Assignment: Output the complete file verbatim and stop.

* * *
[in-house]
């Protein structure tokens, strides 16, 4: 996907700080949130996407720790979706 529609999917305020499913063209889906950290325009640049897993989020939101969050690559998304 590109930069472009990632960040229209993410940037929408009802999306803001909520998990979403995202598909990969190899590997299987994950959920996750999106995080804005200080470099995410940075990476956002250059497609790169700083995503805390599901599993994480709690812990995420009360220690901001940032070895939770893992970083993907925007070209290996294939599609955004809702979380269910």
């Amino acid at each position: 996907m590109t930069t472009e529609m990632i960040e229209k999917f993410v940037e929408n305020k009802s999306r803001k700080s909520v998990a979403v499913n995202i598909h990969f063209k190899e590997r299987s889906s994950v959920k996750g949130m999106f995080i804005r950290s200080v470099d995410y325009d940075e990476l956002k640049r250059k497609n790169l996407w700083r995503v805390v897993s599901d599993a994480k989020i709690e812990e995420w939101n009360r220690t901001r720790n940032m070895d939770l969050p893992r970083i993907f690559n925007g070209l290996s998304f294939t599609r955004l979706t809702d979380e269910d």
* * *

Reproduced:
[in-house]
């Protein structure tokens, strides 16, 4: 996907700080949130996407720790979706 529609999917305020499913063209889906950290325009640049897993989020939101969050690559998304 590109930069472009990632960040229209993410940037929408009802999306803001909520998990979403995202598909990969190899590997299987994950959920996750999106995080804005200080470099995410940075990476956002250059497609790169700083995503805390599901599993994480709690812990995420009360220690901001940032070895939770893992970083993907925007070209290996294939599609955004809702979380269910």
């Amino acid at each position: 996907m590109t930069t472009e529609m990632i960040e229209k999917f993410v940037e929408n305020k009802s999306r803001k700080s909520v998990a979403v499913n995202i598909h990969f063209k190899e590997r299987s889906s994950v959920k996750g949130m999106f995080i804005r950290s200080v470099d995410y325009d940075e990476l956002k640049r250059k497609n790169l996407w700083r995503v805390v897993s599901d599993a994480k989020i709690e812990e995420w939101n009360r220690t901001r720790n940032m070895d939770l969050p893992r970083i993907f690559n925007g070209l290996s998304f294939t599609r955004l979706t809702d979380e269910d």